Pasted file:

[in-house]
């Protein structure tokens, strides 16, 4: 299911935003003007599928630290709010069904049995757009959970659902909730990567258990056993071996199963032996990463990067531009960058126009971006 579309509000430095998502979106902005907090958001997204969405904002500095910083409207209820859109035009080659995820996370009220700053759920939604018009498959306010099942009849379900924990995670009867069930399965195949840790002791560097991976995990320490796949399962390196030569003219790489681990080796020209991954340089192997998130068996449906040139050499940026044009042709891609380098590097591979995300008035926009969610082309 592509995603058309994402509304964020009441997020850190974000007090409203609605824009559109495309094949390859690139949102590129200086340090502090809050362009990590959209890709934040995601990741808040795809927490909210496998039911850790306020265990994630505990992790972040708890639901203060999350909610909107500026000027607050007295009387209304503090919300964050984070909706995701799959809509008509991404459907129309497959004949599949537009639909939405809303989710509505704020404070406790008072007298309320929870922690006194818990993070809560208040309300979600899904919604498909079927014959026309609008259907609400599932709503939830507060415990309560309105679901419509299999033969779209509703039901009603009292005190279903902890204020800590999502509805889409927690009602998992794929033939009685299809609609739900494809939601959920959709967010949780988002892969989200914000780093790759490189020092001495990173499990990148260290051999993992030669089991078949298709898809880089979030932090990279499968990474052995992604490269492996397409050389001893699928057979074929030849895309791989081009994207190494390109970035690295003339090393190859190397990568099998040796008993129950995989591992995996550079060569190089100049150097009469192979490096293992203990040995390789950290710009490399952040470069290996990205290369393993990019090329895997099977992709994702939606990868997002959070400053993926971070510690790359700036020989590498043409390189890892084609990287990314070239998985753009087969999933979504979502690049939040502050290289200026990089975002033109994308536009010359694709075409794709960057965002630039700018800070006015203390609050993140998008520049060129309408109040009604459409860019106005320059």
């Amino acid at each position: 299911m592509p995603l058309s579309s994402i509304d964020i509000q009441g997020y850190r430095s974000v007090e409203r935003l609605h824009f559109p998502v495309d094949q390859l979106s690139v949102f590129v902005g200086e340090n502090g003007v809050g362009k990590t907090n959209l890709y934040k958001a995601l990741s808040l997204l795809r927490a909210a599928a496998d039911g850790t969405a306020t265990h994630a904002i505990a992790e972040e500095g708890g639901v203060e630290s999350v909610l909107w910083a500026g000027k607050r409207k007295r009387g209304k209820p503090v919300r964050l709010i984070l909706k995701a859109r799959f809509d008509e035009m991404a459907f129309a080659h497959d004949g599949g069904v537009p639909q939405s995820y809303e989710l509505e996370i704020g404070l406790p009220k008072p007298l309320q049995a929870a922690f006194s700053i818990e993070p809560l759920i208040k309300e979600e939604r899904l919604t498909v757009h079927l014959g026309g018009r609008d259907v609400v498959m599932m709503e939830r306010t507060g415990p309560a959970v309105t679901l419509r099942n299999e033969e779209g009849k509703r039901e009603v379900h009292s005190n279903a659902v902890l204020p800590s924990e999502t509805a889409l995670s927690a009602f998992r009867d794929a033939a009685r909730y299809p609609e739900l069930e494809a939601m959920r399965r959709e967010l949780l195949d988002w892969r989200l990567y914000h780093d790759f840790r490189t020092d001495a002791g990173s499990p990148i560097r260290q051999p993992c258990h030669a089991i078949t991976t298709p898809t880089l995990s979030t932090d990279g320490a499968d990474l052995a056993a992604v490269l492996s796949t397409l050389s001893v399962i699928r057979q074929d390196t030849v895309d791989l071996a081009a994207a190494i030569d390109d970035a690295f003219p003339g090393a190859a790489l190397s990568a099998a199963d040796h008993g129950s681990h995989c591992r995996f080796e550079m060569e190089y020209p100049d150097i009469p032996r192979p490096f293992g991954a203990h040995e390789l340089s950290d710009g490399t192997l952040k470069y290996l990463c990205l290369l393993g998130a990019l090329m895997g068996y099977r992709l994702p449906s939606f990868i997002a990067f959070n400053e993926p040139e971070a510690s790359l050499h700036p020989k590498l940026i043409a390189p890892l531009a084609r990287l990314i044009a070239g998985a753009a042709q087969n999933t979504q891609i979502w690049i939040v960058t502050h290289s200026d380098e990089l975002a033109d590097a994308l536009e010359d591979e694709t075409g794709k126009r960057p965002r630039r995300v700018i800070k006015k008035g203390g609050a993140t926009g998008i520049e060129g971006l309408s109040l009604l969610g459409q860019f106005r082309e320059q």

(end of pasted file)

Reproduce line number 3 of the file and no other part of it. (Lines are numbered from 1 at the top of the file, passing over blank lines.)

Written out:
């Amino acid at each position: 299911m592509p995603l058309s579309s994402i509304d964020i509000q009441g997020y850190r430095s974000v007090e409203r935003l609605h824009f559109p998502v495309d094949q390859l979106s690139v949102f590129v902005g200086e340090n502090g003007v809050g362009k990590t907090n959209l890709y934040k958001a995601l990741s808040l997204l795809r927490a909210a599928a496998d039911g850790t969405a306020t265990h994630a904002i505990a992790e972040e500095g708890g639901v203060e630290s999350v909610l909107w910083a500026g000027k607050r409207k007295r009387g209304k209820p503090v919300r964050l709010i984070l909706k995701a859109r799959f809509d008509e035009m991404a459907f129309a080659h497959d004949g599949g069904v537009p639909q939405s995820y809303e989710l509505e996370i704020g404070l406790p009220k008072p007298l309320q049995a929870a922690f006194s700053i818990e993070p809560l759920i208040k309300e979600e939604r899904l919604t498909v757009h079927l014959g026309g018009r609008d259907v609400v498959m599932m709503e939830r306010t507060g415990p309560a959970v309105t679901l419509r099942n299999e033969e779209g009849k509703r039901e009603v379900h009292s005190n279903a659902v902890l204020p800590s924990e999502t509805a889409l995670s927690a009602f998992r009867d794929a033939a009685r909730y299809p609609e739900l069930e494809a939601m959920r399965r959709e967010l949780l195949d988002w892969r989200l990567y914000h780093d790759f840790r490189t020092d001495a002791g990173s499990p990148i560097r260290q051999p993992c258990h030669a089991i078949t991976t298709p898809t880089l995990s979030t932090d990279g320490a499968d990474l052995a056993a992604v490269l492996s796949t397409l050389s001893v399962i699928r057979q074929d390196t030849v895309d791989l071996a081009a994207a190494i030569d390109d970035a690295f003219p003339g090393a190859a790489l190397s990568a099998a199963d040796h008993g129950s681990h995989c591992r995996f080796e550079m060569e190089y020209p100049d150097i009469p032996r192979p490096f293992g991954a203990h040995e390789l340089s950290d710009g490399t192997l952040k470069y290996l990463c990205l290369l393993g998130a990019l090329m895997g068996y099977r992709l994702p449906s939606f990868i997002a990067f959070n400053e993926p040139e971070a510690s790359l050499h700036p020989k590498l940026i043409a390189p890892l531009a084609r990287l990314i044009a070239g998985a753009a042709q087969n999933t979504q891609i979502w690049i939040v960058t502050h290289s200026d380098e990089l975002a033109d590097a994308l536009e010359d591979e694709t075409g794709k126009r960057p965002r630039r995300v700018i800070k006015k008035g203390g609050a993140t926009g998008i520049e060129g971006l309408s109040l009604l969610g459409q860019f106005r082309e320059q």